Dealing With Bulb Foliage
Spring bulb displays are so bold and beautiful that it’s tempting to pack the beds and borders with them. However, most are not especially good mixers, wanting a lengthy period of ripening and summer drought to restore their bloom power. Foliage ripening can be an issue, since some spring bloomers produce masses of leaves that topple in damp heaps over neighboring perennials once the bulb flowers have faded.
Aging bulb foliage can be unsightly indeed as it passes through various unattractive color changes on the way to brown crispness. It’s tempting at the homeliest point to cut the leaves off, but to do so seriously weakens the bulbs. After a few seasons of such premature treatment, bulbs will rebloom sparsely if at all.
Feed and Fold
One good way to handle all this is to feed bulbs just as they come into bloom. Because the soil is chilly at that point, chemical fertilizers won’t help, but a blend of feather, soy or cottonseed meal and kelp meal will nurture your bulbs as they bloom and fade over the next few months. I also renew their blanket of mulch with several inches of either aged compost or well rotted dairy manure.
When the bulb foliage starts to collapse, you can gently fold it earthward. Once it changes from green to yellow, the foliage is no longer feeding the mother bulb. Now you can tucking it discretely under the mulch and let it decay in peace without becoming an eyesore.
Moving Bulbs In The Green
I am often asked when it’s best to divide or transplant bulbs. Spring bulbs are best moved ‘in the green’, which means after the flowers have faded but while the foliage is still robust and green. Start with the earliest bloomers such as snow crocus and snow drops, which are typically ready to divide by late March. In time, of course, many early bulbs will spread themselves into enormous carpets, as long as their foliage is not removed too soon. However, if you don’t want to wait decades to see this charming sight, you can speed the process up considerably.
Dig up a crowded clump and gently separate the bulbs. Replant them in little colonies, including some larger bulbs as well as tiny seedlings in each new group. Every little cluster will expand each season, and you can facilitate their spread by dividing them every 3-5 years. Add some of the bulb food described above to each new group, mulch them well with compost and your early bulbs will spread with alacrity.
Make A Tapestry Meadow
If you want to introduce snowdrops, crocus, or daffodils into a lawn or meadow, you can cut 3-sided flaps of turf and set the bulbs beneath them. Set the bulbs in groups of 5-10, firm them into the exposed soil, then gently tamp down the grass flaps. This works best with dry bulbs, and is most successful when done in autumn, just as the rains arrive.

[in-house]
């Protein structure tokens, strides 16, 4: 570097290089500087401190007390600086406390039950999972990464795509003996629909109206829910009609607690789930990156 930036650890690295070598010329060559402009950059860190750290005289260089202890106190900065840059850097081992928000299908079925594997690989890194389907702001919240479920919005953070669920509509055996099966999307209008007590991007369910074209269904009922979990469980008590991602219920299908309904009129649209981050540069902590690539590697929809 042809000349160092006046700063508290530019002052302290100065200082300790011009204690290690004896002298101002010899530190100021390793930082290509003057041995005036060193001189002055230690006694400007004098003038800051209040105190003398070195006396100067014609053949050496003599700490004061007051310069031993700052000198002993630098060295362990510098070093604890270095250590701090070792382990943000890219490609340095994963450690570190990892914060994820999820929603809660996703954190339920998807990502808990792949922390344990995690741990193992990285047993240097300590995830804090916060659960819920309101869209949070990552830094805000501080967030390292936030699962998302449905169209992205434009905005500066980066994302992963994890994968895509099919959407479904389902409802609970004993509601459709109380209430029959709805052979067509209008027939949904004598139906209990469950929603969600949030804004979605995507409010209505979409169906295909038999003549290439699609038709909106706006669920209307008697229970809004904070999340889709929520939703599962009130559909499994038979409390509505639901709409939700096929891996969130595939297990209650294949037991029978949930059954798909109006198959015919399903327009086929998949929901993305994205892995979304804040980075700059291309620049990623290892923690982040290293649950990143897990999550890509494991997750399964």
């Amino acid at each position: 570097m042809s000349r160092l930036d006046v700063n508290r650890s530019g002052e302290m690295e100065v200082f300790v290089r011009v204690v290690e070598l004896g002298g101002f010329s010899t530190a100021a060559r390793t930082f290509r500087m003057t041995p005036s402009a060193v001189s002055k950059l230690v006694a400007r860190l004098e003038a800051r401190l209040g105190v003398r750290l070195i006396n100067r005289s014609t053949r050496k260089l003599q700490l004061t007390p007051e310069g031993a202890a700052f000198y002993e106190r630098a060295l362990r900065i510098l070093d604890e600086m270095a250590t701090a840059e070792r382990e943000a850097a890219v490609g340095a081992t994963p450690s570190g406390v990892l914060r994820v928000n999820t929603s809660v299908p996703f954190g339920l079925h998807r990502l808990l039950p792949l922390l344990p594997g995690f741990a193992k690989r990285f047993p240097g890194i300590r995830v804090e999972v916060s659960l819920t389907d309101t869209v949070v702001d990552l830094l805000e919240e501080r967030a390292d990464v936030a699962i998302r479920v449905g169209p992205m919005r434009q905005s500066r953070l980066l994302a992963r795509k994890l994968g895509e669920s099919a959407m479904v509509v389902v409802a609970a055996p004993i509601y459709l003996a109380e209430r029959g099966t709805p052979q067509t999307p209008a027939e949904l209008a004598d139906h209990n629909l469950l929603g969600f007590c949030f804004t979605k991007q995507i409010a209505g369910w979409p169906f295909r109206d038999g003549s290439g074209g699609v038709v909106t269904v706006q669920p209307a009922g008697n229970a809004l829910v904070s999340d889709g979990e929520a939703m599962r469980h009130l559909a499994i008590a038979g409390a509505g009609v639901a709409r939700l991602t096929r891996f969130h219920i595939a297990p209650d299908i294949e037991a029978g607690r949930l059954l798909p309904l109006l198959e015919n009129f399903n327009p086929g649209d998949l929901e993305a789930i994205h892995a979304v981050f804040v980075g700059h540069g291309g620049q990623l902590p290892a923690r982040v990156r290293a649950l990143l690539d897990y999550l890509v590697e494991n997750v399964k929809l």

To avoid squirrel theft, use varieties of Crocus tommasinianus. Tommies, as the Brits fondly call them, come in soft shades of lavender, purple, and rose madder and bloom in early spring. By nature, they are prolific little critters, spreading by seed and bulblet in any decent soil. At the Bainbridge Public Library, the Friday Tidies put in 500 tommies about 10 years ago. The seed got into our compost, and now every bed we mulch with it produces sheets of lovely crocus from February into March.
Timing The Treatments
In my garden, dozens of daffodils are still blooming bravely in early May, but that’s because I planted them very late indeed. Last week’s heat wave brought temperatures into the 80’s, after a long, slow spring, and many plants went into shock (people too). My bulbs are in shade for much of the day and thus escaped the crisping some plants experienced. Many of the later blooming bulbs are definitely distressed looking now and they will be divided and moved this week.
Among them are snowflakes (Leucojum), larger, taller and later to bloom than snowdrops (Galanthus). They are often confused, since both have white petals tipped or touched with green. However, where snowdrops have a long outer skirt and a shorter inner skirt of 3 petals each, snowflakes have 6 petals all the same length. They also bloom on 12-16-inch stems, where most snowdrops remain under 6 inches.
Time To Trim
Snowflakes make great masses of foliage, as do grape hyacinths. Unlike more delicate bulbs, these will both rebloom even if their foliage gets trimmed a bit on the early side. In any case, once the leaves have fully browned off and turn brittle, they can be removed and composted.
Potted bulbs that were enjoyed indoors are not always good repeaters when transplanted into the garden. However, if fed with the bulb mix described above and planted well away from any summer irrigation, they usually recover in a season or two. Some, like hyacinths, may persist for decades, slowly increasing by offsets and building into generous clumps.
Time To Hide
The slowly maturing stalks of later blooming tulips can look awful amongst the rising tide of summery perennials. These can be gently persuaded to lie down, then covered with mulch. If you never get around to removing the elderly stems and leaves, it won’t matter a bit. If you prefer, you can also trim them a bit at a time, removing the soft, pale bits and leaving anything still firm and green. This works for lilies as well, which can be similarly weakened by precipitate removal of browning stems and leaves.